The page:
• Cons: Geometry limitations – undercuts can reduce silicone material performance – undercut distance will determine “bonding”, and a shorter distance will reduce bond strength.

Other methods include surface preparation of the component being overmolded or additives in the molding compound. The additive or surface preparation substance is determined by the material composition of the insert component and the molding compound.

  • Pros: More flexibility for smaller parts and parts with complicated geometries – simplified mold design translates to lower cost for tooling and a more robust molding process.
  • Cons: Processing challenges associated with surface treatment and additive chemicals – chemistry requires precision, and if it’s inconsistent, it can lead to poor adhesive and lower repeatability.

Insert Molding for Stiffening and Ruggedization

Insert molding can be used in customer applications to limit deflection, promote stiffening, make assembly easier and improve the performance of sealing solutions. For example, a common cause of gasket failure is overcompression that deforms and negatively impacts the ability of a gasket to seal effectively. An overmolded gasket that contains a compression stop effectively limits the amount of deflection that occurs when force or pressure is applied, thereby insuring optimal performance of the gasket.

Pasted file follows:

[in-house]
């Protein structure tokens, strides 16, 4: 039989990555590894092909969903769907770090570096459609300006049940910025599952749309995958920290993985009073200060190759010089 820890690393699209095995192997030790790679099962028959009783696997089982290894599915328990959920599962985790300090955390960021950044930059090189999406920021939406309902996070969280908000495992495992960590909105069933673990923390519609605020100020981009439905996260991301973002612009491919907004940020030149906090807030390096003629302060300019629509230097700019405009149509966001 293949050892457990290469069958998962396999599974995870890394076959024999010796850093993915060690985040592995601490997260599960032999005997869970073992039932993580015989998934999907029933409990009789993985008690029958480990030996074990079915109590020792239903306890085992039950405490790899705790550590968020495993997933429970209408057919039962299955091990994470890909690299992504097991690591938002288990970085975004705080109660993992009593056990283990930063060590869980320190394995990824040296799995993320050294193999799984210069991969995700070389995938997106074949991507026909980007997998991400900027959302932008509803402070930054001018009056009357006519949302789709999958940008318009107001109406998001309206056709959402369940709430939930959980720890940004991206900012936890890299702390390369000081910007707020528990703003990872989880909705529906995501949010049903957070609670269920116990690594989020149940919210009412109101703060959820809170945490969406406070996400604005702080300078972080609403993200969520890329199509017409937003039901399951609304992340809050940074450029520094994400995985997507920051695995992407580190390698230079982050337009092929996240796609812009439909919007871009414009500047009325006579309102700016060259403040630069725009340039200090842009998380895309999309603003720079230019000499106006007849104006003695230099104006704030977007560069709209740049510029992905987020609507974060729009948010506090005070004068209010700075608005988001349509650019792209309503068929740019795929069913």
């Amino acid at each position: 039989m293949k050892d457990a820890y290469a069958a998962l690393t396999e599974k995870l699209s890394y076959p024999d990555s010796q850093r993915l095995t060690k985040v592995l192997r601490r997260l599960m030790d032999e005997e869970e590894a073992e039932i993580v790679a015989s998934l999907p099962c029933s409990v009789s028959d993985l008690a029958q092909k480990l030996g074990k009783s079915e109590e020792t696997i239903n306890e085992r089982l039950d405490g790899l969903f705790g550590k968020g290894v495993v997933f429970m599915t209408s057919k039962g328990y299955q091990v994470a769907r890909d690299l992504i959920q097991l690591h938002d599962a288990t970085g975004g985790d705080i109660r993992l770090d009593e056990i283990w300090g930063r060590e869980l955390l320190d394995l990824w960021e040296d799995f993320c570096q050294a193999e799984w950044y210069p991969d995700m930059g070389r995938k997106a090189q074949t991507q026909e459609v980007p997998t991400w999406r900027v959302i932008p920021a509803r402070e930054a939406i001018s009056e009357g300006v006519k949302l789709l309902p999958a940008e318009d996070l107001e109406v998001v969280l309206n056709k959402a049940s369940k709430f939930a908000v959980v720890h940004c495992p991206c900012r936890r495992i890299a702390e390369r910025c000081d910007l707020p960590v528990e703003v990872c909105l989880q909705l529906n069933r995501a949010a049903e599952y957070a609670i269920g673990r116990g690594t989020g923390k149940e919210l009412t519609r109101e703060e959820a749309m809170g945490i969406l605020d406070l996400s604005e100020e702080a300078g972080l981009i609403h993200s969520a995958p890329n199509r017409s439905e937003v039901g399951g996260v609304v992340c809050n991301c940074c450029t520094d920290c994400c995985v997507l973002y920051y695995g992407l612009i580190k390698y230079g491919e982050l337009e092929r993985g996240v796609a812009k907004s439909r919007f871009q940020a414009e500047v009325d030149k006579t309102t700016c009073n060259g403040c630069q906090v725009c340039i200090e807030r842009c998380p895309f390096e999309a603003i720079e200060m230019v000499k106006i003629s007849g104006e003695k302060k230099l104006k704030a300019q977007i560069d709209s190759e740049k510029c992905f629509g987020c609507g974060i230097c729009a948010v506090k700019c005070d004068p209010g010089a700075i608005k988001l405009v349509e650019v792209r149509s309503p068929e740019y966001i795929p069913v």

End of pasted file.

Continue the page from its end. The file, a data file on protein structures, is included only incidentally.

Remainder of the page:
Insert molding can also be used to stiffen a floppy silicone gasket that is difficult for assembly technicians to handle. The use of an insert can provide the right balance between stiffness and flexibility. Increasing the stiffness of a silicone gasket also benefits ruggedization, such as with metal cases and covers, and limits distortion under high pressure.

Insert molded components can have improved gasket sealing performance and longevity relative to the same gaskets not having an insert. Applications with large pressure differentials can unintentionally force or extrude the compound through gaps, destroying the seal resulting in gasket failure. Stiff insert components incorporated into the gasket design help reduce the likelihood of extrusion happening.

Medical and Aerospace Gaskets and Gasket Materials

Insert molded gaskets and seals are beneficial and can have a place in almost any industry or application. The medical industry and aerospace and defense are especially good candidates for insert molding as their critical design parameters and high cost of failure support the nominal additional cost associated with insert molded solutions. Applications to consider are medical gaskets for diagnostic equipment, for aircraft interiors, screen displays or access panels/doors on military vehicles and equipment.

Stockwell Elastomerics has the expertise to insert mold USP Class VI silicones for medical gaskets and the use of various specification grade materials for defense and aerospace applications. These include AMS and A-A-59588 silicones, MIL-DTL-25988 fluorosilicones, and UL 94 flame rated gasket materials.